Finally, here’s a reconstruction of the beast on land and see from the paper’s Supplemental Information:

(From paper): Figure S4. Artistic reconstruction of the middle Eocene (about 42.6 Ma) protocetid whale Peregocetus pacificus gen. et sp. nov., Related to Figure 2 and Data S2. Life reconstruction of two individuals of P. pacificus, one standing on the rocky shore and the other hunting sparid fish, along the coast of nowadays Peru. The presence of a caudal fluke in P. pacificus remains hypothetical and should be tested with the discovery of a more complete specimen, including posteriormost caudal vertebrae. Reconstruction by A. Gennari.

 

Here we have a true intermediate form, a transitional species which occurs when it’s supposed to: after the earliest whales but before the appearance of modern whales. Given this find, as well as the panoply of other fossil whales showing progression from ancestral to modern forms, creationists will be hard pressed to explain this.

h/t: Kevin

 

 

The recurrent laryngeal nerve as evidence for evolution

March 2, 2019 • 12:00 pm

On pages 82-84 of Why Evolution is True I discuss the recurrent laryngeal nerve of humans (and other tetrapods) as an example of evolution. It’s evidence via “retrodiction”, which is what I call the situation when a previously unexplained and puzzling phenomenon can be understood only in light of a theory, thus supporting that theory—in this case, evolution.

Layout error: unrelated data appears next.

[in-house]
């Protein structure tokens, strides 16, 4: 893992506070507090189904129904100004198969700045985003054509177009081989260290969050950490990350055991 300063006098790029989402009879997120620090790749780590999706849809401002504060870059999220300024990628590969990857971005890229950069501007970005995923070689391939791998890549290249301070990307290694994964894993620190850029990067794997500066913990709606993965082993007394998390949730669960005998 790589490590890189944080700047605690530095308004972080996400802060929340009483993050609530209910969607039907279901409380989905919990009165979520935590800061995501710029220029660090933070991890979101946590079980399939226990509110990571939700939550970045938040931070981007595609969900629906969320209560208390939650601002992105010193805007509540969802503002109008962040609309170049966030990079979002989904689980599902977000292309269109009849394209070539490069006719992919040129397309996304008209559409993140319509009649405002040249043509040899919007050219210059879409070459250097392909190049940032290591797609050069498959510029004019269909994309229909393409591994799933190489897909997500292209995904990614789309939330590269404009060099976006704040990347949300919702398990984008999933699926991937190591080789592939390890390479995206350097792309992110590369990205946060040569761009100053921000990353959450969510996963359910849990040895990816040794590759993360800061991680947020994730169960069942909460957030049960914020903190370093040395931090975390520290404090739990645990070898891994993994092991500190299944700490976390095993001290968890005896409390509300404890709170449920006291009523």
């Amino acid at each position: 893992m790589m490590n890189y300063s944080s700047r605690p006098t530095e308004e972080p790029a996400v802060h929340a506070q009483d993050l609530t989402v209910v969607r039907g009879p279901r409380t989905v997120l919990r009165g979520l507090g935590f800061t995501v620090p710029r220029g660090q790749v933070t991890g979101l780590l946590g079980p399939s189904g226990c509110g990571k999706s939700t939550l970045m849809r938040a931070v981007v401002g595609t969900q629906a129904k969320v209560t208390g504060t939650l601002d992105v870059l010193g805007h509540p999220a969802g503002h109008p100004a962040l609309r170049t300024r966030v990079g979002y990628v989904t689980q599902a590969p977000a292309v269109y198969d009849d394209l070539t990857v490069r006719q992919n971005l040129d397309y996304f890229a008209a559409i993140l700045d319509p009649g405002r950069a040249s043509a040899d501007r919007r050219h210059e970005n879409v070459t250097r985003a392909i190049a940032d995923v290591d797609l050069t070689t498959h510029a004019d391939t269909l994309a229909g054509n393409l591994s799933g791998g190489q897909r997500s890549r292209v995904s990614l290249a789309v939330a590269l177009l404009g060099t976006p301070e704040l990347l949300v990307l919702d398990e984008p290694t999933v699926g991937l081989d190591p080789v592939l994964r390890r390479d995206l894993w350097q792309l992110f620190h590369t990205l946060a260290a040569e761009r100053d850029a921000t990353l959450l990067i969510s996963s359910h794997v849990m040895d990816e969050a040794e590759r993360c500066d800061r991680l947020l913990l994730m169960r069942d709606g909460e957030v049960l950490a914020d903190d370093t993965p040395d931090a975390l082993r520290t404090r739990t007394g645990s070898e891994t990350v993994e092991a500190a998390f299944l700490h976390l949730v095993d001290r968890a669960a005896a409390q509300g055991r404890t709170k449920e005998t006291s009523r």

Rather than describe it again, here are two videos showing it and explaining how the configuration of that nerve supports evolution.

Creationists have an explanation for it, too (there’s nothing they can’t explain via God’s will, except perhaps the peculiar species composition of oceanic islands), but the goddy story is unconvincing and less parsimonious. Whereas the evolutionary explanation tells us why only one of the twinned cranial nerves does its crazy loop, and why it’s completely comprehensible via the known evolution of tetrapods, the creationist explanation is based solely on how the nerve works: a post facto “functional” explanation of why the creator would create the nerve’s tortuous path. But it doesn’t explain why the creator made that big loop to enervate the larynx when he could have sent a branch directly to the larynx without the loop.